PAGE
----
Rewda Kedir works as a midwife in a rural area of the Oromia region in southwest Ethiopia. Only 14% of married women are using any method of contraception here.  The government hospital Rewda works in is supported to provide a full range of sexual and reproductive healthcare, which includes providing free contraceptives and comprehensive abortion care. In January 2017, the maternal healthcare clinic faced shortages of contraceptives after the US administration reactivated and expanded the Global Gag Rule, which does not allow any funding to go to organizations associated with providing abortion care. Fortunately in this case, the shortages only lasted a month due to the government of the Netherlands stepping in and matching lost funding. “Before, we had a shortage of contraceptive pills and emergency contraceptives. We would have to give people prescriptions and they would go to private clinics and where they had to pay," Rewda tells us. "When I first came to this clinic, there was a real shortage of people trained in family planning. I was the only one. Now there are many people trained on family planning, and when I’m not here, people can help." "There used to be a shortage of choice and alternatives, and now there are many. And the implant procedures are better because there are newer products that are much smaller so putting them in is less invasive.” Opening a dialogue on contraception  The hospital has been providing medical abortions for six years. “Before, there was no safe abortion," says Rewda. She explains how people would go to 'traditional' healers and then come to the clinic with complications like sepsis, bleeding, anaemia and toxic shock. If they had complications or infections above nine weeks, Rewda and her colleagues would send them to Jimma, the regional capital. "Before, it was very difficult to persuade them to use family planning, and we had to have a lot of conversations. Now, they come 45 days after delivery to speak to us about this and get their babies immunised," she explains. "They want contraceptives to space out their children. Sometimes their husbands don’t like them coming to get family planning so we have to lock their appointment cards away. Their husbands want more children and they think that women who do not keep having their children will go with other men." "More kids, more wealth" Rewda tells us that they've used family counselling to try and persuade men to reconsider their ideas about contraception, by explaining to them that continuously giving birth under unsafe circumstances can affect a woman's health and might lead to maternal death, damage the uterus and lead to long-term complications. "Here, people believe that more kids means more wealth, and religion restricts family planning services. Before, they did not have good training on family planning and abortion. Now, women that have abortions get proper care and the counseling and education has improved. There are still unsafe abortions but they have really reduced. We used to see about 40 a year and now it’s one or two." However, problems still exist. "There are some complications, like irregular bleeding from some contraceptives," Rewda says, and that "women still face conflict with their husbands over family planning and sometimes have to go to court to fight this or divorce them.”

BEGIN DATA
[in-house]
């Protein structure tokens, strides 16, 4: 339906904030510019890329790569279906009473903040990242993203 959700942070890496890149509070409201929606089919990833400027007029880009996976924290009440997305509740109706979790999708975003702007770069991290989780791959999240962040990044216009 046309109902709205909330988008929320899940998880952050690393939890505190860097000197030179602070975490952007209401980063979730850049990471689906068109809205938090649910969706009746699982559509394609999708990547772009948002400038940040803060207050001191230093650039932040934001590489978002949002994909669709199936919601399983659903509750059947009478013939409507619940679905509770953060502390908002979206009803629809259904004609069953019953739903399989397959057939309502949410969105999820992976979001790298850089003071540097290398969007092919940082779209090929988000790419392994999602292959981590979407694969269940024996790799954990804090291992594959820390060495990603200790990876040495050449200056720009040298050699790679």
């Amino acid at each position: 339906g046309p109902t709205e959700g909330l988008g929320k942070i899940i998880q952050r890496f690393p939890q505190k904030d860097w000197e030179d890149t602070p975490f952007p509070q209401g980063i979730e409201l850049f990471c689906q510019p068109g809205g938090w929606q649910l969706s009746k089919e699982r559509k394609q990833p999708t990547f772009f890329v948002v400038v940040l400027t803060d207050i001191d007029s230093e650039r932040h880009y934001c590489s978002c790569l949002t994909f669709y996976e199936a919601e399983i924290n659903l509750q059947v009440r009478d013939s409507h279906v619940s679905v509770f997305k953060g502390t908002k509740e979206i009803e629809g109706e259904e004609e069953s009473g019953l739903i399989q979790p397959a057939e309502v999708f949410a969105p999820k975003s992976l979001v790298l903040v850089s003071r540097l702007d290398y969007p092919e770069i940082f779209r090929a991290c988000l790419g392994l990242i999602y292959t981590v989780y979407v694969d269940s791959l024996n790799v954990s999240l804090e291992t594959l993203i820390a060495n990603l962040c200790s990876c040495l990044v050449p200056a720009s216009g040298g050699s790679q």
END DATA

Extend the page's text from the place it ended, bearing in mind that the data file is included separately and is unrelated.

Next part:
portrait of Emebet Bekele is a former sex worker turned counsellor
story

| 29 June 2020

“I used to be a sex worker, so I have a shared experience with them"